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              There was definitely the expectation of dynamic views. Details of how to do the plugin architecture were never really stable for mainline translit, but on the zigzag side we had various prototypes for this. Since in XanaSpace & XanaduSpace, we used zigzag for modeling the display, there was this idea that we might have zigzag-oriented code modifying the display information (sort of like javascript modifying a DOM or like writing applications in Display Postscript on NeWS). That said, the actual code never got written (and we had no fewer than 3 incompatible systems for scripting in zigzag that got implemented), & all implementations after XanaSpace didn’t use ZZOGL at all, so it’s all pretty abstract.

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                Interesting stuff. Thanks for taking the time to answer my questions!

                Tangentially, I wonder if you’ve used or have opinions on roamresearch.com. I ask because it’s the only writing system where I found a form of transclusion as well as fine grained versioning. There’s no collaborative aspect though.

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                  I’ve been looking at Roam as well. This isn’t pertinent to the article, but my biggest concern is that a third party company has access to my notes, and vendor lock-in to some degree. They do provide export options, but once I’ve accumulated years of interconnected notes, I wonder how functional that will be. I’d love an open-source alternative that can be self-hosted for these kinds of projects that deal with highly personal details.

                  Roam is also the only note-taking program I’ve come across that attempts to break free of the tyranny of linear progression, a paradigm that simply isn’t in accord with how the mind works, and one that I think has been highly limiting in the past. That’s why pen and paper have tended to win thus far - they allow you to capture the highly networked stream of consciousness in a form that is least distorted, as opposed to pretty much all existing text editors that force you to retrofit this networked stream of thoughts into a neat linear progression, with tremendous loss of insight.

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                    I share your concerns. The offline, partial sync operation of Xanadu that enkiv2 described above seems quite useful.

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      Unix’s “bag of bytes” attitude towards files was a refreshing change from what came before. No longer did you have to presize your files. No longer were you restricted to fixed sized records (even for things we would call “text files”—image every line having to be the same size). No longer were you restricted from reserving space on the disk for your file. It even simplified access to files, you could read as much or as little as you wanted and not some fixed amount (ala CP/M or MS-DOS 1.0).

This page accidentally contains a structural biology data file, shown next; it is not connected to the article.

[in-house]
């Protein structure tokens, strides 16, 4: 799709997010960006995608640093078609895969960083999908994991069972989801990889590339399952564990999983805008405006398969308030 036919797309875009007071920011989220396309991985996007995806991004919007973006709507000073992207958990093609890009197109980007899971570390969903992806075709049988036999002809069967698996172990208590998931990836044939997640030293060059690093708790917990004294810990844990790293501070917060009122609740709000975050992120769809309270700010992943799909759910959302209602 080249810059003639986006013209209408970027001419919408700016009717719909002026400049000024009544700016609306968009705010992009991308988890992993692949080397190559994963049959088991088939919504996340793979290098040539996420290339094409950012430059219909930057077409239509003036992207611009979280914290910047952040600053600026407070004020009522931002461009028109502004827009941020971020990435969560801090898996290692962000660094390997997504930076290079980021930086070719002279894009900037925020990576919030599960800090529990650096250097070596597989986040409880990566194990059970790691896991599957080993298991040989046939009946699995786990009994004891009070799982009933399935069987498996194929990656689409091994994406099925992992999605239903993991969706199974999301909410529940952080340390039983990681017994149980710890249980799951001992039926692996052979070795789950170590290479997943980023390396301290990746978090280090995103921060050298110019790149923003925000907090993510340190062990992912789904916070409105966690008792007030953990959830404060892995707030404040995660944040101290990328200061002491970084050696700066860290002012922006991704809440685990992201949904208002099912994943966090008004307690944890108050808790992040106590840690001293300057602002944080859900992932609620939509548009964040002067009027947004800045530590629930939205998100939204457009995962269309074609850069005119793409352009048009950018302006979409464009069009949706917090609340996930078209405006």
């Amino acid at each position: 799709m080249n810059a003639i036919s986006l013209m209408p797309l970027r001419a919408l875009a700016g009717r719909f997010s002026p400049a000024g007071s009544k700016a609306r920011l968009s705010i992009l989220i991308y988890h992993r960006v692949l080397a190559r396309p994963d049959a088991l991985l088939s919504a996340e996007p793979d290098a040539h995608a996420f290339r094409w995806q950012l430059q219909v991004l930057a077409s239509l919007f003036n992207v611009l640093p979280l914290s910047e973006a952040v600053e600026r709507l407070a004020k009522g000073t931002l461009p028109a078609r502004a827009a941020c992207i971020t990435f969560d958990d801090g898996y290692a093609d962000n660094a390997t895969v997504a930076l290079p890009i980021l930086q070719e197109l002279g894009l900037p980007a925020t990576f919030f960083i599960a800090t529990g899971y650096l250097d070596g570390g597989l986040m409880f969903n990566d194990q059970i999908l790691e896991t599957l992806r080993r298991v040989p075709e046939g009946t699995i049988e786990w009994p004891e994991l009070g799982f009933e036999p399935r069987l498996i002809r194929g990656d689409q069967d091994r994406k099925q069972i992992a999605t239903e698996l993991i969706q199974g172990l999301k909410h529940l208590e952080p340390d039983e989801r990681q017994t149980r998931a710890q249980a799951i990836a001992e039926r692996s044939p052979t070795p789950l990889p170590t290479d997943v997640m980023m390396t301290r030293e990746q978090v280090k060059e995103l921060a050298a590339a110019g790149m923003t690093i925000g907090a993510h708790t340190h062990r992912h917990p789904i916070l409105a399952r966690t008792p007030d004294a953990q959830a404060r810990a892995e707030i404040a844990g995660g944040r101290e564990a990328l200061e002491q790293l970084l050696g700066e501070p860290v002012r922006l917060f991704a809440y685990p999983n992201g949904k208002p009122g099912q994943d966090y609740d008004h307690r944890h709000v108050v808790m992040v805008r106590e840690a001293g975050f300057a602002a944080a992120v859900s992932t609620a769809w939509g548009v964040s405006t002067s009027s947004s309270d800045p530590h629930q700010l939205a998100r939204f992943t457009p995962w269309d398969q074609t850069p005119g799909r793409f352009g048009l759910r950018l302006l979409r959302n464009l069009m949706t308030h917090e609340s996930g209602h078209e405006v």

And there have been attempts to bring some order to this. Back in 1985, Electronic Arts (yes, the gaming company) developed IFF (Interchange File Format) and it caught on quite a bit on the Amiga. It comes close to what you want (blocks of data are self-delimiting so it’s easy to skip what you don’t understand) but it doesn’t come quite to the granularity you probably want for a self-describing data format. The only file type that can still trace its format back to IFF that is still in use is PNG (only they got it somewhat backwards, of course).

      One criticism I have is that criticism itself is cheap—you aren’t the only one to rant about the limitations of . What’s lacking is an actual attempt to address these limitations. What’s stopping you from just doing it? Create files in your image and convince others to use it. Initially it’ll be on top of an existing implementation but it will be something to work with.

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        The only file type that can still trace its format back to IFF that is still in use is PNG

        Apple’s AIFF uncompressed audio format is basically IFF, although it’s not used as much in this modern age of lossy audio compression.

        Microsoft’s RIFF format is basically “little-endian IFF”, and is the basis of WAV and AVI formats. Also, Wikipedia tells me, Google’s WebP format is based on RIFF.